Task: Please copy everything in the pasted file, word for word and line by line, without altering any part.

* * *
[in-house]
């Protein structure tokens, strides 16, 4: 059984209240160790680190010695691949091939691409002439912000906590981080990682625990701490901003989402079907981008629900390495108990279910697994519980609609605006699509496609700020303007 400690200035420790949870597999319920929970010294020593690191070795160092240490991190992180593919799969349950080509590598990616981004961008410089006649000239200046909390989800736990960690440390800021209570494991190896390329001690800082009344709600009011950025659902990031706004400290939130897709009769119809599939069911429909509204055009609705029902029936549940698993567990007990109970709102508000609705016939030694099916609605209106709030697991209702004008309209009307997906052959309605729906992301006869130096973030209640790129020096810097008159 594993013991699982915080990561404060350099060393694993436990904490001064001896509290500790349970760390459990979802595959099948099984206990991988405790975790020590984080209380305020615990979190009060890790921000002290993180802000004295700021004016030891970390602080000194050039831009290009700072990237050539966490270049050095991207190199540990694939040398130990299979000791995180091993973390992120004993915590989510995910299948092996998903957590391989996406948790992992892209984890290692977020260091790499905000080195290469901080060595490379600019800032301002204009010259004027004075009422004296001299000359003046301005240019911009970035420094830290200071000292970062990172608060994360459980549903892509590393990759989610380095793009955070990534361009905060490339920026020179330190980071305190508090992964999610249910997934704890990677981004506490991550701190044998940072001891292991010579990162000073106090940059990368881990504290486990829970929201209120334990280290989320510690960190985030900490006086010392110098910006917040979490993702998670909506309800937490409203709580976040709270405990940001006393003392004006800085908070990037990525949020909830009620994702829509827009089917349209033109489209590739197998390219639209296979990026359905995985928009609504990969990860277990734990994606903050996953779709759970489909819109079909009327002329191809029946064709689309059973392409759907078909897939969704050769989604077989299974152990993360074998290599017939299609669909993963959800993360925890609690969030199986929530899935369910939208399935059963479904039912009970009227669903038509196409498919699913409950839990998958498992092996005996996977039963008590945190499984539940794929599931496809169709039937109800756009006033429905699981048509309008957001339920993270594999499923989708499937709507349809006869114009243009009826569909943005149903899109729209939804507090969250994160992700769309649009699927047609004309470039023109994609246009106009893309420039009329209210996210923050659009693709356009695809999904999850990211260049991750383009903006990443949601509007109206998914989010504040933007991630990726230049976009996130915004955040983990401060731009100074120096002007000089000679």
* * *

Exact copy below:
[in-house]
């Protein structure tokens, strides 16, 4: 059984209240160790680190010695691949091939691409002439912000906590981080990682625990701490901003989402079907981008629900390495108990279910697994519980609609605006699509496609700020303007 400690200035420790949870597999319920929970010294020593690191070795160092240490991190992180593919799969349950080509590598990616981004961008410089006649000239200046909390989800736990960690440390800021209570494991190896390329001690800082009344709600009011950025659902990031706004400290939130897709009769119809599939069911429909509204055009609705029902029936549940698993567990007990109970709102508000609705016939030694099916609605209106709030697991209702004008309209009307997906052959309605729906992301006869130096973030209640790129020096810097008159 594993013991699982915080990561404060350099060393694993436990904490001064001896509290500790349970760390459990979802595959099948099984206990991988405790975790020590984080209380305020615990979190009060890790921000002290993180802000004295700021004016030891970390602080000194050039831009290009700072990237050539966490270049050095991207190199540990694939040398130990299979000791995180091993973390992120004993915590989510995910299948092996998903957590391989996406948790992992892209984890290692977020260091790499905000080195290469901080060595490379600019800032301002204009010259004027004075009422004296001299000359003046301005240019911009970035420094830290200071000292970062990172608060994360459980549903892509590393990759989610380095793009955070990534361009905060490339920026020179330190980071305190508090992964999610249910997934704890990677981004506490991550701190044998940072001891292991010579990162000073106090940059990368881990504290486990829970929201209120334990280290989320510690960190985030900490006086010392110098910006917040979490993702998670909506309800937490409203709580976040709270405990940001006393003392004006800085908070990037990525949020909830009620994702829509827009089917349209033109489209590739197998390219639209296979990026359905995985928009609504990969990860277990734990994606903050996953779709759970489909819109079909009327002329191809029946064709689309059973392409759907078909897939969704050769989604077989299974152990993360074998290599017939299609669909993963959800993360925890609690969030199986929530899935369910939208399935059963479904039912009970009227669903038509196409498919699913409950839990998958498992092996005996996977039963008590945190499984539940794929599931496809169709039937109800756009006033429905699981048509309008957001339920993270594999499923989708499937709507349809006869114009243009009826569909943005149903899109729209939804507090969250994160992700769309649009699927047609004309470039023109994609246009106009893309420039009329209210996210923050659009693709356009695809999904999850990211260049991750383009903006990443949601509007109206998914989010504040933007991630990726230049976009996130915004955040983990401060731009100074120096002007000089000679």